7.23.10 | Baker District, South Broadway
I started out with Papa Bear at the Irish Rover, where the band's uber sincere Neutral Milk Hotel vibe proved a good start to the evening. The band boasts a small horn section, and I happened to be right in the trombone's line of fire, which made that a little loud in the mix, but the band was otherwise charming and easy to like -- the members made me think of a bunch of third-grade school portraits aged twenty years, but still just fundamentally playing on the playground.
On my way down to see Natural Selection, I popped in and caught the last couple of songs of Lil Slugger's set. I hadn't heard much of the band before, but what I saw impressed me; the band plays lilting, synchopated jams in the vein of Dirty Projectors, carrying melodies that seem on the verge of falling all over themselves before picking back up again.
Next was Natural Selection, a band I've yet to see live -- performances are rare, since everyone in the band but frontman Samuel Glover lives out of state. Since the other members couldn't make it, Glover performed a solo set, singing and rapping over beats he'd made at home. The beats were spacey and interesting, but Glover doesn't quite have the charisma to carry a stage on his own, and the whole thing felt a little awkward and perfunctory.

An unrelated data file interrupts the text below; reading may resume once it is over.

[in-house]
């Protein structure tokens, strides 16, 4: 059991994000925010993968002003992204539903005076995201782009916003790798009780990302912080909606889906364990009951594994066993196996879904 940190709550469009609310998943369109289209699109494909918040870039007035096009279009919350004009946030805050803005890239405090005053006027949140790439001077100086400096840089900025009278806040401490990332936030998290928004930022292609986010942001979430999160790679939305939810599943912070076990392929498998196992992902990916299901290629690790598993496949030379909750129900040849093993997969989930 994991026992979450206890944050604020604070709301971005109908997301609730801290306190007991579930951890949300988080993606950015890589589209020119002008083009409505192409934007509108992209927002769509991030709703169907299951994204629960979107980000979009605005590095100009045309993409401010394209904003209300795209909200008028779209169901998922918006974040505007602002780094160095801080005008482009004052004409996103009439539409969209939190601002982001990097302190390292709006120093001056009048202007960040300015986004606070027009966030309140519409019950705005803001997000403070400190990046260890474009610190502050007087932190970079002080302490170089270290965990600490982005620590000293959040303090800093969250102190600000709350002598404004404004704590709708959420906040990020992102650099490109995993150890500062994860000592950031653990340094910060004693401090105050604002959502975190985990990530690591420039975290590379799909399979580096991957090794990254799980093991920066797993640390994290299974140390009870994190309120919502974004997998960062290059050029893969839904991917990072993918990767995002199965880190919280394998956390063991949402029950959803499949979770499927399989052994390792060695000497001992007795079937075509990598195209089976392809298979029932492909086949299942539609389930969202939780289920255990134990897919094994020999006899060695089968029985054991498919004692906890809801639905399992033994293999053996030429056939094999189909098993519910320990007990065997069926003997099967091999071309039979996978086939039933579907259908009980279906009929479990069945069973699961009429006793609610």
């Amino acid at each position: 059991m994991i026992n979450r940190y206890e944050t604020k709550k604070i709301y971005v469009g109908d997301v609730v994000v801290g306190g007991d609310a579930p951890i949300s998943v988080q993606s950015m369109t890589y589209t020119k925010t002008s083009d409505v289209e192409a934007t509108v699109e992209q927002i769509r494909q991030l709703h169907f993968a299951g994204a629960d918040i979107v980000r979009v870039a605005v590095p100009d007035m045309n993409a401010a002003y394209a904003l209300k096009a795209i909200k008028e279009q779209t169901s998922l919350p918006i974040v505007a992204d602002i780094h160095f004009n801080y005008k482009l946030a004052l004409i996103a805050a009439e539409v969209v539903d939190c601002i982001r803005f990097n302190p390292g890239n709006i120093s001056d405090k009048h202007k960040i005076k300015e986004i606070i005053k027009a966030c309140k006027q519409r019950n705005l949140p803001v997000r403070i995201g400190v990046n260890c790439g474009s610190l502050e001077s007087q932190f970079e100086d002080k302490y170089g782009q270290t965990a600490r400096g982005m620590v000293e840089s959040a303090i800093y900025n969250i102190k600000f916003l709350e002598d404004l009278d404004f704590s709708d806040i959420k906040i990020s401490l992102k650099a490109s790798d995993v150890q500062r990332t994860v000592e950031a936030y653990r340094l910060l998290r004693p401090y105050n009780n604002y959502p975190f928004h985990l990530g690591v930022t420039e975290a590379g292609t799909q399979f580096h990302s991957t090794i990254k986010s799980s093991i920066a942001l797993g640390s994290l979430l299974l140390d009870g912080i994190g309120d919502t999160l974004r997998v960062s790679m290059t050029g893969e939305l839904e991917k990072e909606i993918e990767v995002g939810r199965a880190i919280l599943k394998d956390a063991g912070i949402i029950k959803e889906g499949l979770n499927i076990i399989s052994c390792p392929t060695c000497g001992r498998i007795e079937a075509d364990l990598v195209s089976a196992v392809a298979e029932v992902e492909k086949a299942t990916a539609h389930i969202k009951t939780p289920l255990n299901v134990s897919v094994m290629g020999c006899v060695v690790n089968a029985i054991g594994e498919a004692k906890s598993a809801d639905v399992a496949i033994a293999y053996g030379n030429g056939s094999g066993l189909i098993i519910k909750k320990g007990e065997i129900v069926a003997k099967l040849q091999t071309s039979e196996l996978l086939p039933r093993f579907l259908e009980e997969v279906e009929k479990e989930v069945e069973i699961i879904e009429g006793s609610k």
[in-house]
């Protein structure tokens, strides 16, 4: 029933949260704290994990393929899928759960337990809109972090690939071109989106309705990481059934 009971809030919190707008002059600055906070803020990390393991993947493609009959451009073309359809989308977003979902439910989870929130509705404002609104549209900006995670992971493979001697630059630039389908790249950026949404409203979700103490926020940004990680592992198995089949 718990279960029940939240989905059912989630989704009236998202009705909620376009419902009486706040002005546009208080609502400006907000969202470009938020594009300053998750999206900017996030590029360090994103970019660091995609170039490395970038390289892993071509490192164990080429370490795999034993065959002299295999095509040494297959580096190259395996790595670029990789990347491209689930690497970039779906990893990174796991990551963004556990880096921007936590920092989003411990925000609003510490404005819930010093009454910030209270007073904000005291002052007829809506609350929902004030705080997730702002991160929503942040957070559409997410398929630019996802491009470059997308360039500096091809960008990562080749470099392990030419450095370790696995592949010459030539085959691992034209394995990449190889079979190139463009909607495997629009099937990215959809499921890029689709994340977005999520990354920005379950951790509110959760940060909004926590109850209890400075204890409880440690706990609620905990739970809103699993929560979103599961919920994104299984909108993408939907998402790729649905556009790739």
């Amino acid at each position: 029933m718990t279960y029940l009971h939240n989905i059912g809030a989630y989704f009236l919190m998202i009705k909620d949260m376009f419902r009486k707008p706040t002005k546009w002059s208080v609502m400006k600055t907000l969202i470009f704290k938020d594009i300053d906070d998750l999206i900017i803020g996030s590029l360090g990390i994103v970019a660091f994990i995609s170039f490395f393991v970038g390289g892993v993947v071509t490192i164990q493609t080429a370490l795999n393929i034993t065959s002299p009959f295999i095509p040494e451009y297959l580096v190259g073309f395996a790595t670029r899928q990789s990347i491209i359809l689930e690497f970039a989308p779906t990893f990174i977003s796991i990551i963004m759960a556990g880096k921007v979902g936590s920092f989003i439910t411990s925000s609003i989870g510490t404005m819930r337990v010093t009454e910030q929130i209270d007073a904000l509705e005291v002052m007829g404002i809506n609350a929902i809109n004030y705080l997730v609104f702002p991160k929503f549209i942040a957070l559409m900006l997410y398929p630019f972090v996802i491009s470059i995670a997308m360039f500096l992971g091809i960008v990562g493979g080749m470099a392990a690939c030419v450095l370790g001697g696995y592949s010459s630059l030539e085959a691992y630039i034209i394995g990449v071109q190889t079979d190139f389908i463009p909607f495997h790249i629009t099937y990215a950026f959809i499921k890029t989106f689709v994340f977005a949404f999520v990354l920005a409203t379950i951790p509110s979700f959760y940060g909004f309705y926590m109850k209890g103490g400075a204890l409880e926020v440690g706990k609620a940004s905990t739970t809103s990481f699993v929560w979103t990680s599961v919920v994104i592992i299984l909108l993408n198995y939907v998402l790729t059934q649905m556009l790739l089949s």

Saw Pink Hawks next at the Skylark. All my notes from that set said was, "cant even write must dance," which speaks to the awesomeness of the performance. I managed to remember to write later that the band reminded me of a jazz drum circle, where instead of taking turns soloing, everyone just soloed at the same time, periodically returning to a theme. I haven't seen the Hawks in a while, but frontman Yuzo Nieto told me last time I talked to him that the band was doing more Afro-beat stuff -- and he wasn't lying; the lineup featured what Cole Rudy, who I ran into there, called the three "best fucking percussionists in Denver, man."
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Git Some's set at 3 Kings, as usual, was a jolting shift in pace from what I'd seen so far, and the show featured the only legitimate pit I saw all night (Curtis from Legendary River Drifters was crowd surfing when I walked in). It's been a while since I've seen Git Some, and the band seems to have smoothed down some of the jagged edges, for a sound that's a little more straight-ahead rock and roll than the band's previous late-'80s style hardcore punk. Which is not to say the band isn't still metal as fuck: It is (Curtis later showed me his injuries, if that's any indication).
Last of the night was Houses, and I had just forgotten how good that band is: absolutely one of the best live shows in town. The band looks and sounds like it stepped right out of the early '70s, like Thin Lizzy plus the Eagles, or Three Dog Night plus the Mommas and the Poppas.
Since the last time I saw the band, it has broadened it's scope, including some deep-groove, Curtis-Mayfield-worthy blaxploitation funk in its setlist. Onstage, the members are clearly seasoned performers, with drum-tight musicianship and an easy presence, and the tunes they play, though a little throwback, are beautiful, melancholy and triumphant. Rarely does such trancendent music look so effortless.